• MLA
  • Chicago
  • APA

"myrtle." World Encyclopedia. . Encyclopedia.com. 18 Oct. 2017 <http://www.encyclopedia.com>.

"myrtle." World Encyclopedia. . Encyclopedia.com. (October 18, 2017). http://www.encyclopedia.com/environment/encyclopedias-almanacs-transcripts-and-maps/myrtle

"myrtle." World Encyclopedia. . Retrieved October 18, 2017 from Encyclopedia.com: http://www.encyclopedia.com/environment/encyclopedias-almanacs-transcripts-and-maps/myrtle

myrtle

myrtle † myrtle-berry XIV; plant of the genus Myrtus XVI. — medL. myrtilla, -us, dim. of L. myrta, -us — Gr. múrtos.

Cite this article
Pick a style below, and copy the text for your bibliography.

  • MLA
  • Chicago
  • APA

"myrtle." The Concise Oxford Dictionary of English Etymology. . Encyclopedia.com. 18 Oct. 2017 <http://www.encyclopedia.com>.

"myrtle." The Concise Oxford Dictionary of English Etymology. . Encyclopedia.com. (October 18, 2017). http://www.encyclopedia.com/humanities/dictionaries-thesauruses-pictures-and-press-releases/myrtle-2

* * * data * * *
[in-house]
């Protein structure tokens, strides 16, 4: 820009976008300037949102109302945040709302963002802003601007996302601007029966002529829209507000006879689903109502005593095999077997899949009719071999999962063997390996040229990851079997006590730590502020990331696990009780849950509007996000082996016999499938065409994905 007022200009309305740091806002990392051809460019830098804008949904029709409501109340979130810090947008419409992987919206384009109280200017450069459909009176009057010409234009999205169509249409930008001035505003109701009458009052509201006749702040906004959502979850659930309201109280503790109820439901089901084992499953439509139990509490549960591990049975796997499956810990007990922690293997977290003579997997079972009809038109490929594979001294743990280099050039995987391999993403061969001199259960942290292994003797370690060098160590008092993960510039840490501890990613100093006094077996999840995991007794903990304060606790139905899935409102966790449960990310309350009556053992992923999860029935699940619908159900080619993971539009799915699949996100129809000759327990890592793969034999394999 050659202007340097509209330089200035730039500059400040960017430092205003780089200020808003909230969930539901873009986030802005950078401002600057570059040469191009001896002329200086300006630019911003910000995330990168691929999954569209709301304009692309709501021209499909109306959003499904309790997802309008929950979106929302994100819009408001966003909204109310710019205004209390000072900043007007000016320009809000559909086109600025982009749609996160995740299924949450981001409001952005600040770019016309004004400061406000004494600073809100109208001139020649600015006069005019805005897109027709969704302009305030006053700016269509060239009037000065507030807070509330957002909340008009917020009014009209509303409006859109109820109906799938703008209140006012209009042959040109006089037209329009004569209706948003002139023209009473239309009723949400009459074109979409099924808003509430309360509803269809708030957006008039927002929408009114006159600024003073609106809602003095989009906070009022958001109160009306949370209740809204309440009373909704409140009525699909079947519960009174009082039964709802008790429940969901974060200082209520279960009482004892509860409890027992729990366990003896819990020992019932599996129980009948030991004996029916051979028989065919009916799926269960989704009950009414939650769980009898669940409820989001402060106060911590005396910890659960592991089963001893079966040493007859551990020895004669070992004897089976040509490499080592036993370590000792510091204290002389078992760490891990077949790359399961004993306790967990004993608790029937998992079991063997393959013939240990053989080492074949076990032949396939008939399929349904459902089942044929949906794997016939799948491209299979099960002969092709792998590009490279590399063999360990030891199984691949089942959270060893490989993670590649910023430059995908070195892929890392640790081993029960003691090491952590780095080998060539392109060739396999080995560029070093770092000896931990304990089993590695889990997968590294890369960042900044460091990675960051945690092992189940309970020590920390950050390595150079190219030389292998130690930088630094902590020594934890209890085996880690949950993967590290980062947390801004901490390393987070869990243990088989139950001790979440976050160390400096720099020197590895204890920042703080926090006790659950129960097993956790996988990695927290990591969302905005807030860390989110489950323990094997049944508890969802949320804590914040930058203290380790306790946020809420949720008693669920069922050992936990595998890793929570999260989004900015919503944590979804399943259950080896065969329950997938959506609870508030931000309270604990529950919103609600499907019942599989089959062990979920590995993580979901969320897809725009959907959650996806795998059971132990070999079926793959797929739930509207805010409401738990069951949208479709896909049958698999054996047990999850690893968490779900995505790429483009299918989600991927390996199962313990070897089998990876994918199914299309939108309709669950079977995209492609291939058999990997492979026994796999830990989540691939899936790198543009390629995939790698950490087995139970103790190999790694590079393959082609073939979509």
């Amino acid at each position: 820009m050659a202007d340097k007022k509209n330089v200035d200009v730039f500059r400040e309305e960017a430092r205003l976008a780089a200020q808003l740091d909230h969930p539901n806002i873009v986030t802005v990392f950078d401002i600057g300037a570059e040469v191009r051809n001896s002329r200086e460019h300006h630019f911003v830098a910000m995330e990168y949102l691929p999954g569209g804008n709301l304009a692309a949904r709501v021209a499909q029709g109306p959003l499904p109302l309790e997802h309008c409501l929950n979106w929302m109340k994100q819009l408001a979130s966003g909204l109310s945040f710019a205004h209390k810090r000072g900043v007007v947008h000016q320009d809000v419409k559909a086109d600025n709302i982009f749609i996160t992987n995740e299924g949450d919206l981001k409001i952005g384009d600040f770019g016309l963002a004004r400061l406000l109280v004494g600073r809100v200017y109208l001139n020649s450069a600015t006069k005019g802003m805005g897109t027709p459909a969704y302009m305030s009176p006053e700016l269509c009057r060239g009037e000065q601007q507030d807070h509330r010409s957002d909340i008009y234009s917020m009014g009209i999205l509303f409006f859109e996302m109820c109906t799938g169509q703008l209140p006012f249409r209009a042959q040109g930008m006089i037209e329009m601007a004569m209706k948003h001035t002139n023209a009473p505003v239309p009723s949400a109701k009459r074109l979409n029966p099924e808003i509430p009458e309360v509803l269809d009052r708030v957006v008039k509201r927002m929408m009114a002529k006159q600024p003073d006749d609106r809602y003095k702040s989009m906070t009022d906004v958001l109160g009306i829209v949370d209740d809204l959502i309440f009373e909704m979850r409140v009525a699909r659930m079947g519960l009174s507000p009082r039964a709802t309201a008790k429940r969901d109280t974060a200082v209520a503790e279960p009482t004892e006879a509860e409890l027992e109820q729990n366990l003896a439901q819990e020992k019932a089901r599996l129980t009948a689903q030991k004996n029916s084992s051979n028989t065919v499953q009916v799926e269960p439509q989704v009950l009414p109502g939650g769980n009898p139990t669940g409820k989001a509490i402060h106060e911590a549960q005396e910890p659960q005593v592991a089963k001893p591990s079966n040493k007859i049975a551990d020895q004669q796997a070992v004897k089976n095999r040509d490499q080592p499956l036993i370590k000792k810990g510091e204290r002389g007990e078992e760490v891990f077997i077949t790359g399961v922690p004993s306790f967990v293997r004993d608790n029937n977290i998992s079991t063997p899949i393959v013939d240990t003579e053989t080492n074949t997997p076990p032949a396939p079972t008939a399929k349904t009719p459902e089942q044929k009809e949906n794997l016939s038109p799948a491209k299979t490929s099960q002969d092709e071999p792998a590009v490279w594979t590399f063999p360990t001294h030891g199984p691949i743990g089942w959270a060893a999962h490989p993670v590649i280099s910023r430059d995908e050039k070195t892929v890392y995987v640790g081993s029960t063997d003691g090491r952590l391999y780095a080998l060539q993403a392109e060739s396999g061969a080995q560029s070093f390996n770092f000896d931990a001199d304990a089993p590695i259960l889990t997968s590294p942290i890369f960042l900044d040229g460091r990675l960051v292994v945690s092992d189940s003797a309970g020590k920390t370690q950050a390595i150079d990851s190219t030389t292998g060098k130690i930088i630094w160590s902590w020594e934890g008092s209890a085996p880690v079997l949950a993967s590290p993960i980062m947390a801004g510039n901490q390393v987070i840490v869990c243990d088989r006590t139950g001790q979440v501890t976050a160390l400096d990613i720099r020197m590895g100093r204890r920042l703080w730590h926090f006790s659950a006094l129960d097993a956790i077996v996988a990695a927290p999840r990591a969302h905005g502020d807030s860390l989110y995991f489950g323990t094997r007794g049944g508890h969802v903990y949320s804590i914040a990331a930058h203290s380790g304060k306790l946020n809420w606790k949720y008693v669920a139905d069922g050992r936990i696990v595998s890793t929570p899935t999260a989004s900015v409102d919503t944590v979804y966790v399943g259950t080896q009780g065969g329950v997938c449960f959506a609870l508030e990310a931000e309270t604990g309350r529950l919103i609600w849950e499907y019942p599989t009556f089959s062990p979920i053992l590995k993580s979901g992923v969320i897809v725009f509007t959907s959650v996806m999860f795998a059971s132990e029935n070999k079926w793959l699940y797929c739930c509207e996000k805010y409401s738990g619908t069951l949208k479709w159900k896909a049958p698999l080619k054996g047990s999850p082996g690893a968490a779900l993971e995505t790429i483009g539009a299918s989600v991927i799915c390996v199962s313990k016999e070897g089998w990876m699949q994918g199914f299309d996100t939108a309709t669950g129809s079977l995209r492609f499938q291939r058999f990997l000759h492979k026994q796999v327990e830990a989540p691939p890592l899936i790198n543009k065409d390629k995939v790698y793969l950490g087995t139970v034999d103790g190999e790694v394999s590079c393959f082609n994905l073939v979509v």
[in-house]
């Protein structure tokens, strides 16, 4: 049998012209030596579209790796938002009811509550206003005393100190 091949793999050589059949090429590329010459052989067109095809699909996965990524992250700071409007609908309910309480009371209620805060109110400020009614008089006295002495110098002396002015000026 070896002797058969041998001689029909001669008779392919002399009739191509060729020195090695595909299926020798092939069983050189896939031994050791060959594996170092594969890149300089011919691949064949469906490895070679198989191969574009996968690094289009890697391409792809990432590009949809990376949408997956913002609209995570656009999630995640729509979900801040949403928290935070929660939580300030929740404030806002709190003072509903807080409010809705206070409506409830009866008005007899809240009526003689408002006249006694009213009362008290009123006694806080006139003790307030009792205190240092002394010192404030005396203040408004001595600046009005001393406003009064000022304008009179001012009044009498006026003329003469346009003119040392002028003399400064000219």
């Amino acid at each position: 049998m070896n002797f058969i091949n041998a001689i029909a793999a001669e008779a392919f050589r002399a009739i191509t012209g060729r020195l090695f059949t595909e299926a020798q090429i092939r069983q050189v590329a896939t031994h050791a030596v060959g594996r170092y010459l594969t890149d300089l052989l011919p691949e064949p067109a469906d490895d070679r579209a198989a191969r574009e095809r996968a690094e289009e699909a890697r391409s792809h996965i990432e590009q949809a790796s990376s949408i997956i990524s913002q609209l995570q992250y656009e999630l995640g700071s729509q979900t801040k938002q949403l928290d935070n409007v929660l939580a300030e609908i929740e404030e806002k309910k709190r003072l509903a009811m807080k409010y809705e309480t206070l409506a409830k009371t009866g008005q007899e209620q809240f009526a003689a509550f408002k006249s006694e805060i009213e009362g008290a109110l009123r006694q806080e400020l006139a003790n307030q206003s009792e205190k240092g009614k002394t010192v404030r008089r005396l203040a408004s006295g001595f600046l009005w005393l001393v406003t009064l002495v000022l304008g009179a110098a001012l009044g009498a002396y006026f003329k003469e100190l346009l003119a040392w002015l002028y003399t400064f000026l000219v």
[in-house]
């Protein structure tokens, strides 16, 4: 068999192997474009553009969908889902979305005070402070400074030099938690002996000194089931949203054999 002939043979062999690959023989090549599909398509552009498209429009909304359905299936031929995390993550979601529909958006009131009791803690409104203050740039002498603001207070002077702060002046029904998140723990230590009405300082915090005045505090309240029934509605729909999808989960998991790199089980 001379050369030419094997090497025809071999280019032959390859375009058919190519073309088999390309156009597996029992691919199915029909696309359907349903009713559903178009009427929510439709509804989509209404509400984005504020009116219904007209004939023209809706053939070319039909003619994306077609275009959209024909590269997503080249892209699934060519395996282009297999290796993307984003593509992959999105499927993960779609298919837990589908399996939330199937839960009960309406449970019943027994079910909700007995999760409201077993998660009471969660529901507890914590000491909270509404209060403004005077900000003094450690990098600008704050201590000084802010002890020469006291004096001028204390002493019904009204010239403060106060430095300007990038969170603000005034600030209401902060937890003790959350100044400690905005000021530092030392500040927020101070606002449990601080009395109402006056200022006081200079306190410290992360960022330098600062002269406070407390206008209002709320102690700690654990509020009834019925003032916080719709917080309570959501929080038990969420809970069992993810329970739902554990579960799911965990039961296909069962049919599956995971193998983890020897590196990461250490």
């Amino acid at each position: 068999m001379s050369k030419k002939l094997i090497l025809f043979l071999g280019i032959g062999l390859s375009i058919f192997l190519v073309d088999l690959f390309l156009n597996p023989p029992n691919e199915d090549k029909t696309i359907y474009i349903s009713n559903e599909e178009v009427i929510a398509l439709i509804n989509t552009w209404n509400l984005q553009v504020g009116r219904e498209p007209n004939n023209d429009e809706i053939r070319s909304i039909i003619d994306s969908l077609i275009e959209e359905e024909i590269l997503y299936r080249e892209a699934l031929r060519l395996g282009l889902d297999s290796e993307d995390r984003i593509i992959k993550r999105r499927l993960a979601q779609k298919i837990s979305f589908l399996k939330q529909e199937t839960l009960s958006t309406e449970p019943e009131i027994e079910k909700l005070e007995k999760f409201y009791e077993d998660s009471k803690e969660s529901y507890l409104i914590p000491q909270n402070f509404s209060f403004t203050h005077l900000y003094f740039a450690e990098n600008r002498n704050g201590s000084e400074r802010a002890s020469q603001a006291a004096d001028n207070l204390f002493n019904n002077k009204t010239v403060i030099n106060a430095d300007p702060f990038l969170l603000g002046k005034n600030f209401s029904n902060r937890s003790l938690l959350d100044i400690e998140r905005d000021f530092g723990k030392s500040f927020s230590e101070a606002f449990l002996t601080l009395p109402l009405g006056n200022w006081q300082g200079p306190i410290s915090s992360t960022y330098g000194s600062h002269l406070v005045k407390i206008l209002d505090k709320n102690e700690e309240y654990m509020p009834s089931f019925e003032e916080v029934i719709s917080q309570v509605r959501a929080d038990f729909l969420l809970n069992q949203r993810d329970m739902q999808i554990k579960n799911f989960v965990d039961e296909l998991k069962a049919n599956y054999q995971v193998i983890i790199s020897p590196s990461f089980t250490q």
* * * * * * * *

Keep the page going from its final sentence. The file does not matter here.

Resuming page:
"myrtle." The Concise Oxford Dictionary of English Etymology. . Retrieved October 18, 2017 from Encyclopedia.com: http://www.encyclopedia.com/humanities/dictionaries-thesauruses-pictures-and-press-releases/myrtle-2

myrtle

myrtle sacred to the goddess Venus, myrtle was used as an emblem of love.

Cite this article
Pick a style below, and copy the text for your bibliography.

  • MLA
  • Chicago
  • APA

"myrtle." The Oxford Dictionary of Phrase and Fable. . Encyclopedia.com. 18 Oct. 2017 <http://www.encyclopedia.com>.

"myrtle." The Oxford Dictionary of Phrase and Fable. . Encyclopedia.com. (October 18, 2017). http://www.encyclopedia.com/humanities/dictionaries-thesauruses-pictures-and-press-releases/myrtle

"myrtle." The Oxford Dictionary of Phrase and Fable. . Retrieved October 18, 2017 from Encyclopedia.com: http://www.encyclopedia.com/humanities/dictionaries-thesauruses-pictures-and-press-releases/myrtle

myrtle